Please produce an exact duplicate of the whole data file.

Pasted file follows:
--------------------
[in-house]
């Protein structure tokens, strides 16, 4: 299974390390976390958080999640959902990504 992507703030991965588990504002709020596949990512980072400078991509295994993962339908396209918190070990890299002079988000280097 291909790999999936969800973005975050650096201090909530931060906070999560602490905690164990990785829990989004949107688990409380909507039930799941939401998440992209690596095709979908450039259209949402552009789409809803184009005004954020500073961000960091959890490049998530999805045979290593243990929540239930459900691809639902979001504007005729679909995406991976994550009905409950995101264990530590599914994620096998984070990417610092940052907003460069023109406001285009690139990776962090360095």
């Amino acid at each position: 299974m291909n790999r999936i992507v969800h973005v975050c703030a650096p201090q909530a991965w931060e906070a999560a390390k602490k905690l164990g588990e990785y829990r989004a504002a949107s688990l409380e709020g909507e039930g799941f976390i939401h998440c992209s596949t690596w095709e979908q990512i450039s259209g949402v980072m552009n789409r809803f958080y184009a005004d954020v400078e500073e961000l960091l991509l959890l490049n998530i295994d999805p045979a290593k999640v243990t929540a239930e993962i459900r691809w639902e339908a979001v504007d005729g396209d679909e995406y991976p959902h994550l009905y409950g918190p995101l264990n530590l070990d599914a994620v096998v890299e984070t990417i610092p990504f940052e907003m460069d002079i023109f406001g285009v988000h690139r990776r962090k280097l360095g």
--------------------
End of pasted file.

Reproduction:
[in-house]
């Protein structure tokens, strides 16, 4: 299974390390976390958080999640959902990504 992507703030991965588990504002709020596949990512980072400078991509295994993962339908396209918190070990890299002079988000280097 291909790999999936969800973005975050650096201090909530931060906070999560602490905690164990990785829990989004949107688990409380909507039930799941939401998440992209690596095709979908450039259209949402552009789409809803184009005004954020500073961000960091959890490049998530999805045979290593243990929540239930459900691809639902979001504007005729679909995406991976994550009905409950995101264990530590599914994620096998984070990417610092940052907003460069023109406001285009690139990776962090360095």
């Amino acid at each position: 299974m291909n790999r999936i992507v969800h973005v975050c703030a650096p201090q909530a991965w931060e906070a999560a390390k602490k905690l164990g588990e990785y829990r989004a504002a949107s688990l409380e709020g909507e039930g799941f976390i939401h998440c992209s596949t690596w095709e979908q990512i450039s259209g949402v980072m552009n789409r809803f958080y184009a005004d954020v400078e500073e961000l960091l991509l959890l490049n998530i295994d999805p045979a290593k999640v243990t929540a239930e993962i459900r691809w639902e339908a979001v504007d005729g396209d679909e995406y991976p959902h994550l009905y409950g918190p995101l264990n530590l070990d599914a994620v096998v890299e984070t990417i610092p990504f940052e907003m460069d002079i023109f406001g285009v988000h690139r990776r962090k280097l360095g």